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D.C. EDUCATION BRIEFS: OSSE Grant

D.C. Mayor Muriel Bowser announced late last month a $10 million grant program for the District’s public charter schools to support and prioritize the return of students to classrooms and contribute to the equitable resourcing for reopening efforts across the city.

The Office of the State Superintendent for Education is administering the grant with support from the Office of the Deputy Mayor for Education.

“The District’s educators have done remarkable work with students through virtual instruction, but we know the best place for teachers to engage and nurture our students is in the classroom alongside their peers,” Bowser said. “These grants will support a much-needed return to in-person learning so that, together, we can begin the process of recovery and address the academic and social-emotional needs of every student.”

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OSSE Proposal

At its Jan. 6 meeting, the Office of the State Superintendent of Education presented a video web conference proposal for an addendum and waiver to the D.C. State Accountability Plan that specifically requests flexibility to areas of the accountability system to which the United States Department of Education has identified as being directly affected by unavailable data from the 2019–20 school year due to the COVID-19 national emergency.

Through a waiver, OSSE will request flexibility to waive the administration of DC Science for the 2020–21 school year and waive the identification of Targeted Support 1 schools in school years 2020–21 and 2021–22 due to the absence of STAR Framework scores and limitations with growth calculations, which would utilize data from the 2020–21 school year.

Parents’ Survey Results

A District of Columbia Public Schools parents’ survey that was conducted in February shows how well virtual learning has been and how parents feel about continuing the method for school year 2021-22.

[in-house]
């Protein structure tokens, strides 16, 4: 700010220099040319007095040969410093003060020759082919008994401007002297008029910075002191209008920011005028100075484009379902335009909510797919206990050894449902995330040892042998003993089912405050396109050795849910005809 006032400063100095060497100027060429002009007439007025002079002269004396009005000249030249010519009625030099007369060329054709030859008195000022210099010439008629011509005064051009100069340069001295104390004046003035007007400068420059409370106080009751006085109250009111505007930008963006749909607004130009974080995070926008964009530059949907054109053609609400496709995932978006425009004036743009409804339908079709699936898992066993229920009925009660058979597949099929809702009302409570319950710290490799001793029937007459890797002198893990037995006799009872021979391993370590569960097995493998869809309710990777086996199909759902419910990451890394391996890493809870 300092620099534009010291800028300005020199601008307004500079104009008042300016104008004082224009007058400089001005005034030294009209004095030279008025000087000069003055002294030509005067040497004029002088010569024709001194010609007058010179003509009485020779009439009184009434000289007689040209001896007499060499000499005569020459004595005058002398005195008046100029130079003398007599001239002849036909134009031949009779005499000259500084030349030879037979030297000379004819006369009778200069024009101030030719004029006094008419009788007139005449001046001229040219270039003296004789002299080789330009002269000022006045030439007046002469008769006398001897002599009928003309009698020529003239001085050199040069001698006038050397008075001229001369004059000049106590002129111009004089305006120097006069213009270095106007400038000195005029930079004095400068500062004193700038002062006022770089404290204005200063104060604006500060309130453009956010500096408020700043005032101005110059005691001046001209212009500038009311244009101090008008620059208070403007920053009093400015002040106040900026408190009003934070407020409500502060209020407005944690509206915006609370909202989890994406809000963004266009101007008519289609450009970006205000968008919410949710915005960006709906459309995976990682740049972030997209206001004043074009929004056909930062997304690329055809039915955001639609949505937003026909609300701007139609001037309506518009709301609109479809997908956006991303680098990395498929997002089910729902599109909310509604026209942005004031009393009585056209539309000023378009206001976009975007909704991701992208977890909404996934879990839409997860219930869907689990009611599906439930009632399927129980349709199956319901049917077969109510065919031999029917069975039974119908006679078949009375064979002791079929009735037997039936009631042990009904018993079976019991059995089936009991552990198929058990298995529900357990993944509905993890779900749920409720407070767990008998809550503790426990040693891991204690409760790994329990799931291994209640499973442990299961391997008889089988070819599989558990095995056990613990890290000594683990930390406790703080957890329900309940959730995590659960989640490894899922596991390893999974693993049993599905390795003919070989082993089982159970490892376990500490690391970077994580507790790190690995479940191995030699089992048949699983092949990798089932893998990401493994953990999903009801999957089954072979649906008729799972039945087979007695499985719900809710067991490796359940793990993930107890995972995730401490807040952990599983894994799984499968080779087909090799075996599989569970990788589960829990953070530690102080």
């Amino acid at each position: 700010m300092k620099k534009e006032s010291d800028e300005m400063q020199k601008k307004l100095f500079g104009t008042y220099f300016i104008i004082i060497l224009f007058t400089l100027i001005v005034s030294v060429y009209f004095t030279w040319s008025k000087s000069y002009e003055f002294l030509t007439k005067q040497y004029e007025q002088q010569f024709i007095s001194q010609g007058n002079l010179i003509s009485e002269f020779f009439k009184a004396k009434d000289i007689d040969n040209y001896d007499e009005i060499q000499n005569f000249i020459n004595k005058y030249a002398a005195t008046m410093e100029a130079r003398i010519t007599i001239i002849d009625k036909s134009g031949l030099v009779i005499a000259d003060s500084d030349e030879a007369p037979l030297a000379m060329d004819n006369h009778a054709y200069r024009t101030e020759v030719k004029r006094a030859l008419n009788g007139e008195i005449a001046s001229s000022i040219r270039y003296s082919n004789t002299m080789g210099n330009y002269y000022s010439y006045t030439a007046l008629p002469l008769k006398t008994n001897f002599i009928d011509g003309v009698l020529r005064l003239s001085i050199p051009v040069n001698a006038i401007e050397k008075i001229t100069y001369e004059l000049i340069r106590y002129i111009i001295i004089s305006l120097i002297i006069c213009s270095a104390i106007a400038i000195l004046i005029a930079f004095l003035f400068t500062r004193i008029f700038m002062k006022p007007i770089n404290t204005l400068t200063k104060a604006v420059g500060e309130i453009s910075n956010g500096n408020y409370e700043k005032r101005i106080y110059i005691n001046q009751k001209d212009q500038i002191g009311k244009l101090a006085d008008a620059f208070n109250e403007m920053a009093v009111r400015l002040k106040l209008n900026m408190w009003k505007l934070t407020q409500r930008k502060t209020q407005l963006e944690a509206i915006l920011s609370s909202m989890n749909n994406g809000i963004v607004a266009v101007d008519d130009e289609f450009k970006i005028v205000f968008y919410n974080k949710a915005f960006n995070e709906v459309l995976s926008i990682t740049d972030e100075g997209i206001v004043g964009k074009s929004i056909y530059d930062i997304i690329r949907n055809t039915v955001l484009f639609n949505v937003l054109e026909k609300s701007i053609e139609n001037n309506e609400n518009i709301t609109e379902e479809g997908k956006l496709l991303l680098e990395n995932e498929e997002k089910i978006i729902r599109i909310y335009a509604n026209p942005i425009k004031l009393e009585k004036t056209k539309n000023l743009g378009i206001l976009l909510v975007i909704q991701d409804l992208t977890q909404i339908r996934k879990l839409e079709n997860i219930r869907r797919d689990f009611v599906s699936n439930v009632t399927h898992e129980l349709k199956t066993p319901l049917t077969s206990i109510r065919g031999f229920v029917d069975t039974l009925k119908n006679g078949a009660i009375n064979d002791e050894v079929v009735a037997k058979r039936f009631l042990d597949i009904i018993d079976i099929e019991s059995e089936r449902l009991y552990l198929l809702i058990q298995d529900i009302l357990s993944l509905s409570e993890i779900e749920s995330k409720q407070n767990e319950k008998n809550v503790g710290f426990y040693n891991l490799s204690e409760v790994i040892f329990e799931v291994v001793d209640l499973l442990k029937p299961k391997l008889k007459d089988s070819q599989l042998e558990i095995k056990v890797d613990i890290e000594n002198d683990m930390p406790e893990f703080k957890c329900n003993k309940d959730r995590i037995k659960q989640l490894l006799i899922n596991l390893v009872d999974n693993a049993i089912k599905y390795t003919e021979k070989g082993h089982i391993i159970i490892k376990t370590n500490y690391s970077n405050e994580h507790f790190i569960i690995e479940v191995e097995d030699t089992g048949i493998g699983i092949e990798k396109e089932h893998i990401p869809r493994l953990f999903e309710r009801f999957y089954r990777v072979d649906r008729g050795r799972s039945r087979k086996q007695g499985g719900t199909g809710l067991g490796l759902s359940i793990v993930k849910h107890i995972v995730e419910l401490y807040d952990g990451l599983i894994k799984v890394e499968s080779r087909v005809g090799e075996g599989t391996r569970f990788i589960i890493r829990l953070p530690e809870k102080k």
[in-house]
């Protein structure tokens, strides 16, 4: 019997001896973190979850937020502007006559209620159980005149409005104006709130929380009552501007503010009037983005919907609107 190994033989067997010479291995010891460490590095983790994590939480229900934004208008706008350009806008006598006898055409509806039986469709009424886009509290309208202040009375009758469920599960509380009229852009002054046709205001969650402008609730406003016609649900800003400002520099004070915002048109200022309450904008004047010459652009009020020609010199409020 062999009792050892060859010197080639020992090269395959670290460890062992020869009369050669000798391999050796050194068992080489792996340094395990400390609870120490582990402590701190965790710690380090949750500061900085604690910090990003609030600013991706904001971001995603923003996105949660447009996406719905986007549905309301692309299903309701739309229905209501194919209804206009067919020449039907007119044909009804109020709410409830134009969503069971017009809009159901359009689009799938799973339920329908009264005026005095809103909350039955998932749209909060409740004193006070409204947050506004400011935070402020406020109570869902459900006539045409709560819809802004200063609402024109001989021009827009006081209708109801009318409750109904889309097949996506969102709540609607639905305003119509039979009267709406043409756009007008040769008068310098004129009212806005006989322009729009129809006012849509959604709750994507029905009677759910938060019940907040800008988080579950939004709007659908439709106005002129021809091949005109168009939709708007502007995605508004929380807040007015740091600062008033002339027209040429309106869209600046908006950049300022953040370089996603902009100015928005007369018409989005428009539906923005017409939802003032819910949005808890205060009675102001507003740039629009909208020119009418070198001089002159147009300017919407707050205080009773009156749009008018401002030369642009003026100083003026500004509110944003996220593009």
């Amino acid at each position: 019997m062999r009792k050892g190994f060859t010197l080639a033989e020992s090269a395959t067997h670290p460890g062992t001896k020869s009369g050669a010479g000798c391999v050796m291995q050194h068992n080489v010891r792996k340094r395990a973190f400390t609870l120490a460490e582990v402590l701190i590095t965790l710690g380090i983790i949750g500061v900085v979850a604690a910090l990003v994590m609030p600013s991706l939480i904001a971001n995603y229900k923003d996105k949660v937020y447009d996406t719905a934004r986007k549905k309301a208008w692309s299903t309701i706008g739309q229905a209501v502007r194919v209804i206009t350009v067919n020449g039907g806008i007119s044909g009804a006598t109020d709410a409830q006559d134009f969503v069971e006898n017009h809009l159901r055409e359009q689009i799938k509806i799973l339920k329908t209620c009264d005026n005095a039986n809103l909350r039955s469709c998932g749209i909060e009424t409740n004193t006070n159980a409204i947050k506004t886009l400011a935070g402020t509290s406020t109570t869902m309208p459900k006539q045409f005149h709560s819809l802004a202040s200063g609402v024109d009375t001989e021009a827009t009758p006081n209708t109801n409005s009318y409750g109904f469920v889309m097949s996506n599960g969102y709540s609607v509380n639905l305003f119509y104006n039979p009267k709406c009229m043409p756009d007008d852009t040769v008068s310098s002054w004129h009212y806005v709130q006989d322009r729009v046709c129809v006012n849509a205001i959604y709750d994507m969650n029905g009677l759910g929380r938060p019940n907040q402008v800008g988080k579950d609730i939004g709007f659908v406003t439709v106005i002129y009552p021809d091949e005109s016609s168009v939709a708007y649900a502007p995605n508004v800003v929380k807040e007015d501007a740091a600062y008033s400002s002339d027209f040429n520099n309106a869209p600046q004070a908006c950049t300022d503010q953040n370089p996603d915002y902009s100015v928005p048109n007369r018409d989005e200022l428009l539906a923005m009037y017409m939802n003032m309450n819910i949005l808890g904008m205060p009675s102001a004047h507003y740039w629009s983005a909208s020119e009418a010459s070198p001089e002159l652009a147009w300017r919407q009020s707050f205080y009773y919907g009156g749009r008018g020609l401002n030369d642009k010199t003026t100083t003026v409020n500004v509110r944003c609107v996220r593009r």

The survey, which gauges the response of more than 10,500 parents with students in pre-K through 5th grades, and 4,000 parents with students in 6th through 12th grades, credited Ward 7 with the highest percentage of parents preferring virtual learning at 70%.

Other survey results include:

• For pre-K through 5th grades, over half of families in Wards 5, 7, and 8 preferred virtual-only, while over half of families in Wards 3, 4, and 6 preferred in-person or the supervised CARE program.
• For 6th through 12th, more than half of families in Wards 5, 7, and 8 preferred all-virtual learning, while over half of families in Ward 3 preferred in-person learning.
Wards 5 and 7 tied for the highest percentage of parents preferring virtual learning at 71%.
• Ward 3 had the highest percentage of parents preferring in-person learning at 62%.
• Parents with students in 9th grade preferred in-person learning the most at 53%. The highest percent of parents wanting virtual learning was in 7th grade at 67%.
DCPS, which partnered with Trandency Research for the survey results, said it will continue to gather data and share reports through January.

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Dorothy Rowley – Washington Informer Staff Writer

I knew I had to become a writer when at age nine I scribbled a note to my younger brother’s teacher saying I thought she was being too hard on him in class. Well, the teacher immediately contacted my mother, and with tears in her eyes, profusely apologized. Of course, my embarrassed mother dealt with me – but that didn’t stop me from pursuing my passion for words and writing. Nowadays, as a “semi-retiree,” I continue to work for the Washington Informer as a staff writer. Aside from that, I keep busy creating quirky videos for YouTube, participating in an actor’s guild and being part of my church’s praise dance team and adult choir. I’m a regular fixture at the gym, and I like to take long road trips that have included fun-filled treks to Miami, Florida and Jackson, Mississippi. I’m poised to take to the road again in early 2017, headed for New Orleans, Louisiana. This proud grandmother of two – who absolutely adores interior decorating – did her undergraduate studies at Virginia Union University and graduate work at Virginia State University.

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